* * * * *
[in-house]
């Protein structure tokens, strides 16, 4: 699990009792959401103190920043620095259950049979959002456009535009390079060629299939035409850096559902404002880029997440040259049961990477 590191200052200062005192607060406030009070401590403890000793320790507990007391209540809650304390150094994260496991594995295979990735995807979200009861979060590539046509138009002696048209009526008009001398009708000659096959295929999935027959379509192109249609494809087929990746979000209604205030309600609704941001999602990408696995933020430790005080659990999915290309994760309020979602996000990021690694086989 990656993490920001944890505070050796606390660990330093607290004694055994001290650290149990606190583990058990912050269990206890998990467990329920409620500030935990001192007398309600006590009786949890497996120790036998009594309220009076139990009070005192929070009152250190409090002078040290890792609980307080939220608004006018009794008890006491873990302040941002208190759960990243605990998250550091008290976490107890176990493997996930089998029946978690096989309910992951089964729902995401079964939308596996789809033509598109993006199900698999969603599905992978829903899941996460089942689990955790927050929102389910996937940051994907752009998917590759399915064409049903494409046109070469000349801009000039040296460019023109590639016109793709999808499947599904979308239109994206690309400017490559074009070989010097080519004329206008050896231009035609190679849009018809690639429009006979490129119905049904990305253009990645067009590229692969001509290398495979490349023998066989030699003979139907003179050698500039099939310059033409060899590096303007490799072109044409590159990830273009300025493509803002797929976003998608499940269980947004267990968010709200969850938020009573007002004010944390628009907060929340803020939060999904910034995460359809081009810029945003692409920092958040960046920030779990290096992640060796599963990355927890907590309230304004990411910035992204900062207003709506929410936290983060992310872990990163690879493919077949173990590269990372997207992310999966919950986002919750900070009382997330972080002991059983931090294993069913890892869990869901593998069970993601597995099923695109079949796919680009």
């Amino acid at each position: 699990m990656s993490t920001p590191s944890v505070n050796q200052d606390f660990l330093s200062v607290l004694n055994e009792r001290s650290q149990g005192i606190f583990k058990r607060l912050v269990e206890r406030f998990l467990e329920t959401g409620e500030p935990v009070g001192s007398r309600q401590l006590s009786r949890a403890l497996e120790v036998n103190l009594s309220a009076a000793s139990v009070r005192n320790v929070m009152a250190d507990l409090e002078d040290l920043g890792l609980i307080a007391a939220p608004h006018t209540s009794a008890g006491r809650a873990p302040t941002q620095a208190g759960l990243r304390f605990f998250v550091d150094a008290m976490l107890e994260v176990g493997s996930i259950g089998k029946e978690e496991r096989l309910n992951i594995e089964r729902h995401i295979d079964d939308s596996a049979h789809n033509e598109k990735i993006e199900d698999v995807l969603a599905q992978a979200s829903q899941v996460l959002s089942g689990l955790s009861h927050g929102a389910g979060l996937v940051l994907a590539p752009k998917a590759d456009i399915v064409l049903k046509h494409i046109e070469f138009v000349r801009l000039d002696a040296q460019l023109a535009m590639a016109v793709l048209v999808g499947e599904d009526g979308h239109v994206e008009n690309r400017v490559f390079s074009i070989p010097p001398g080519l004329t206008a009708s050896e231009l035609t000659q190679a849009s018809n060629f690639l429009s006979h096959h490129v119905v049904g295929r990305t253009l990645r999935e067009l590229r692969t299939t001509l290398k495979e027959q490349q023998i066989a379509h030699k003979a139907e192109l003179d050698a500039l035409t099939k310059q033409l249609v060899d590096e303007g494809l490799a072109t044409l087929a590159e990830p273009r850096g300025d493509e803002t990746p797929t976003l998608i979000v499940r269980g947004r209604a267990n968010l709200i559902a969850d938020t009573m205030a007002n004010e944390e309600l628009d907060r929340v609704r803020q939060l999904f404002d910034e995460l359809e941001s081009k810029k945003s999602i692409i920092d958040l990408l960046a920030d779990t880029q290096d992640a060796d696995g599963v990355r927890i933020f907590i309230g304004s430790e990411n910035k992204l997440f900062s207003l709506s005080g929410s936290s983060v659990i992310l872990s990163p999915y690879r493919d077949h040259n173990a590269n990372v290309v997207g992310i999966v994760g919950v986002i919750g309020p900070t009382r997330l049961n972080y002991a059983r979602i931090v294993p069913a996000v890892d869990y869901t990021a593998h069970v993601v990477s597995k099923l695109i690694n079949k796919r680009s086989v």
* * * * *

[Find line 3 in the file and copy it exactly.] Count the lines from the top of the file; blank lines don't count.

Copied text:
């Amino acid at each position: 699990m990656s993490t920001p590191s944890v505070n050796q200052d606390f660990l330093s200062v607290l004694n055994e009792r001290s650290q149990g005192i606190f583990k058990r607060l912050v269990e206890r406030f998990l467990e329920t959401g409620e500030p935990v009070g001192s007398r309600q401590l006590s009786r949890a403890l497996e120790v036998n103190l009594s309220a009076a000793s139990v009070r005192n320790v929070m009152a250190d507990l409090e002078d040290l920043g890792l609980i307080a007391a939220p608004h006018t209540s009794a008890g006491r809650a873990p302040t941002q620095a208190g759960l990243r304390f605990f998250v550091d150094a008290m976490l107890e994260v176990g493997s996930i259950g089998k029946e978690e496991r096989l309910n992951i594995e089964r729902h995401i295979d079964d939308s596996a049979h789809n033509e598109k990735i993006e199900d698999v995807l969603a599905q992978a979200s829903q899941v996460l959002s089942g689990l955790s009861h927050g929102a389910g979060l996937v940051l994907a590539p752009k998917a590759d456009i399915v064409l049903k046509h494409i046109e070469f138009v000349r801009l000039d002696a040296q460019l023109a535009m590639a016109v793709l048209v999808g499947e599904d009526g979308h239109v994206e008009n690309r400017v490559f390079s074009i070989p010097p001398g080519l004329t206008a009708s050896e231009l035609t000659q190679a849009s018809n060629f690639l429009s006979h096959h490129v119905v049904g295929r990305t253009l990645r999935e067009l590229r692969t299939t001509l290398k495979e027959q490349q023998i066989a379509h030699k003979a139907e192109l003179d050698a500039l035409t099939k310059q033409l249609v060899d590096e303007g494809l490799a072109t044409l087929a590159e990830p273009r850096g300025d493509e803002t990746p797929t976003l998608i979000v499940r269980g947004r209604a267990n968010l709200i559902a969850d938020t009573m205030a007002n004010e944390e309600l628009d907060r929340v609704r803020q939060l999904f404002d910034e995460l359809e941001s081009k810029k945003s999602i692409i920092d958040l990408l960046a920030d779990t880029q290096d992640a060796d696995g599963v990355r927890i933020f907590i309230g304004s430790e990411n910035k992204l997440f900062s207003l709506s005080g929410s936290s983060v659990i992310l872990s990163p999915y690879r493919d077949h040259n173990a590269n990372v290309v997207g992310i999966v994760g919950v986002i919750g309020p900070t009382r997330l049961n972080y002991a059983r979602i931090v294993p069913a996000v890892d869990y869901t990021a593998h069970v993601v990477s597995k099923l695109i690694n079949k796919r680009s086989v």